Romney emerges mostly unruffled by rivals’ charges in New Hampshire debate

Former Pennsylvania senator Rick Santorum, who looked for a bounce out of his virtual tie in Iowa, did mention in passing Romney’s support for an individual mandate to buy health insurance and Romney’s support for the bailout of financial firms in the fall of 2008, but didn’t press Romney on these points.

Santorum also tried to attack Romney early in the debate by alluding to his business career at the investment firm Bain Capital. Santorum said, “Business experience doesn’t necessarily match up” with the skills needed to be president. Romney replied that career politicians such as Santorum “don’t understand what happens out in the real economy.”

Former House Speaker Newt Gingrich pointed to a recent New York Times stories on Romney’s record at Bain and said in the case of one firm that the investment firm financed and re-structured, 1,700 people were left jobless.

Romney replied that “it always pains you” when companies must be down-sized, but he argued that working in a free-market system sometimes leads to job creation and sometimes falls short. He claimed that a net total of more than 100,000 new jobs had been created by companies that Bain had financed.

Texas Gov. Rick Perry got some attention during the debate by saying “I would send troops back into Iraq” in order to prevent Iran from gaining a dominant influence in that country.  It was the first time during Perry’s presidential race that he has called for U.S. troops to return to Iraq, from which they were withdrawn at the end of last month.

Gingrich got probably the biggest round of applause from the audience in New Hampshire when he denounced “media bias” and “anti-Christian bigotry” after the moderators asked a prolonged series of questions on whether gay couples should be allowed to marry.

Much of the early part of the debate was consumed by Rep. Ron Paul and Santorum trading charges with each other as Paul accused Santorum of repeatedly voting to increase the national debt and Santorum replying that he’d helped end an entitlement program, welfare, and had led the fight for a constitutional amendment to require a balanced budget.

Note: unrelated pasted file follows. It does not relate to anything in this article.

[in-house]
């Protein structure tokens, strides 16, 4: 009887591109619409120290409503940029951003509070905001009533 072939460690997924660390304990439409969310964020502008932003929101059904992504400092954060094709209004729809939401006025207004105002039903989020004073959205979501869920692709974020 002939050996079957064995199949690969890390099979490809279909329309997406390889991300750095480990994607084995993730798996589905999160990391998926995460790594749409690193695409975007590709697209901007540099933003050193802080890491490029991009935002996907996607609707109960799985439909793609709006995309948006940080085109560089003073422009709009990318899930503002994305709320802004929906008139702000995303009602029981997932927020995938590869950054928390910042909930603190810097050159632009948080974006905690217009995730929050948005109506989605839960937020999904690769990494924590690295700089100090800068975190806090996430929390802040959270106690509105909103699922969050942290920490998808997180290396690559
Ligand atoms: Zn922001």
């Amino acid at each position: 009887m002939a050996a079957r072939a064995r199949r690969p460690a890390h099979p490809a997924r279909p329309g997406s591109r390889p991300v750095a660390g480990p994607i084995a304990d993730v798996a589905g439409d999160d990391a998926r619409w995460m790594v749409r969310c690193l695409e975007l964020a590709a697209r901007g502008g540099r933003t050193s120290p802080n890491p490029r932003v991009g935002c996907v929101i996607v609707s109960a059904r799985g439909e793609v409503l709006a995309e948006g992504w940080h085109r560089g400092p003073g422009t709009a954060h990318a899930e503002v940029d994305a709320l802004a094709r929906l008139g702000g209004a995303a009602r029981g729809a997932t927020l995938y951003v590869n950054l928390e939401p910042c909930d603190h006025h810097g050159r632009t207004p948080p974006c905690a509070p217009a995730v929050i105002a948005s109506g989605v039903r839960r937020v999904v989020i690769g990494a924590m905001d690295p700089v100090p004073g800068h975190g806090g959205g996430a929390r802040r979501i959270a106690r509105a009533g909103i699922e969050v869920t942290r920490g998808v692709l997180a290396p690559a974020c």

Benefiting from the Santorum-Paul squabble was Romney who could simply stand back and watch.

Romney repeatedly turned his sights on President Obama instead of on his rivals for the GOP nomination. Obama, he said, was trying to create “a European-style welfare state.” He said later in the debate that Obama “has put America on the road to decline…. We’re increasingly becoming like Europe.”

Earlier in the debate, Paul launched into a lengthy wrangle with Gingrich over his not serving in uniform during the Vietnam War.

Gingrich said that he’d been granted a deferment from the draft due to having children, and he said his father had served for 27 years in the Army, including service in Vietnam during the Vietnam War.

Paul, an Air Force veteran, said in response: “When I was drafted, I was married and had two kids — and I went.”

Paul said men such as Gingrich who had been granted deferments from military service “have no right to send our kids off to war.” When he sees injured and disabled veterans from the Iraq and Afghanistan, Paul said, “my heart weeps for them.”

Romney appears to be in a comfortable position, with the latest NBC News/Marist poll in New Hampshire on Friday showing him with a 20 percentage point lead over his nearest rival in New Hampshire, Paul who finished third in the Iowa caucuses.

The poll is one of several in recent days showing a similar lead for Romney.

Also tkaing part in the debate, and sparring briefly with Romney on trade policy, was former U.S. ambassador to China Jon Huntsman, who chose to bypass Iowa and has focused almost all of his time on campaigning in the Granite State. But his investment so far doesn’t appear to have paid healthy dividends: the NBC News/ Marist survey showed Huntsman with only 9 percent support in New Hampshire.

Saturday night’s debate will be followed up by the NBC News/Facebook debate on Meet the Press Sunday morning.

Four years ago. Sen. John McCain of Arizona scored a big win over Romney in the New Hampshire primary, a victory that helped set the stage for McCain’s triumphs in South Carolina and Florida, which essentially clinched the nomination for him.

Romney stands a chance to secure the Republican nomination if he, like McCain, can win New Hampshire, South Carolina, and Florida. His opponents are hobbled by the division in conservative ranks among supporters of Santorum, Paul, Gingrich, and Texas Gov. Rick Perry.

Gingrich had a disappointing fourth place finish in Iowa, followed by Perry.


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